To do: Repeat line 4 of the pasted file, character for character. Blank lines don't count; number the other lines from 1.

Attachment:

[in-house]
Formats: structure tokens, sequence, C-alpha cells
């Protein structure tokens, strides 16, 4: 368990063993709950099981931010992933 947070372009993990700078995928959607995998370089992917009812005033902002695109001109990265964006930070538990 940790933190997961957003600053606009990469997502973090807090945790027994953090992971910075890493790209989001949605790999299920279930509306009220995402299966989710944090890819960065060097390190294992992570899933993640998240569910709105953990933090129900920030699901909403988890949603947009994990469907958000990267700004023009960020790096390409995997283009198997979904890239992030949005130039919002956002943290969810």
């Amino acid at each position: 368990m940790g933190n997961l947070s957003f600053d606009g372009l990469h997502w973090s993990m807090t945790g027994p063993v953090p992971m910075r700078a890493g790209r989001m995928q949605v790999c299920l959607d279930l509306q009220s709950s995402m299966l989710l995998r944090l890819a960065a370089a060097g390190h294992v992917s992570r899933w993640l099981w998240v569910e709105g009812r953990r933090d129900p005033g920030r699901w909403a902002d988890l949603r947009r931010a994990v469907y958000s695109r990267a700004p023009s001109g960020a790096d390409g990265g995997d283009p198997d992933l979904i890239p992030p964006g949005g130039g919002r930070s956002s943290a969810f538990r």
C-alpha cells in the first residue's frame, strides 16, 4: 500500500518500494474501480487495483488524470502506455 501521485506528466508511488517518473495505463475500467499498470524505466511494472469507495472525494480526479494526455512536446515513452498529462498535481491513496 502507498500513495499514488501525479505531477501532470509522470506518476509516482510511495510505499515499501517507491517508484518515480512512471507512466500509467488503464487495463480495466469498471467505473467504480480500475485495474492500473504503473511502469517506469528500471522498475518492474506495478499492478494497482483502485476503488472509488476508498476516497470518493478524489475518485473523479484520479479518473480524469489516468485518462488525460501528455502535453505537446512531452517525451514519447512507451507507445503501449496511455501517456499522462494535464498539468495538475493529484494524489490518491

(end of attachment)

């Amino acid at each position: 368990m940790g933190n997961l947070s957003f600053d606009g372009l990469h997502w973090s993990m807090t945790g027994p063993v953090p992971m910075r700078a890493g790209r989001m995928q949605v790999c299920l959607d279930l509306q009220s709950s995402m299966l989710l995998r944090l890819a960065a370089a060097g390190h294992v992917s992570r899933w993640l099981w998240v569910e709105g009812r953990r933090d129900p005033g920030r699901w909403a902002d988890l949603r947009r931010a994990v469907y958000s695109r990267a700004p023009s001109g960020a790096d390409g990265g995997d283009p198997d992933l979904i890239p992030p964006g949005g130039g919002r930070s956002s943290a969810f538990r």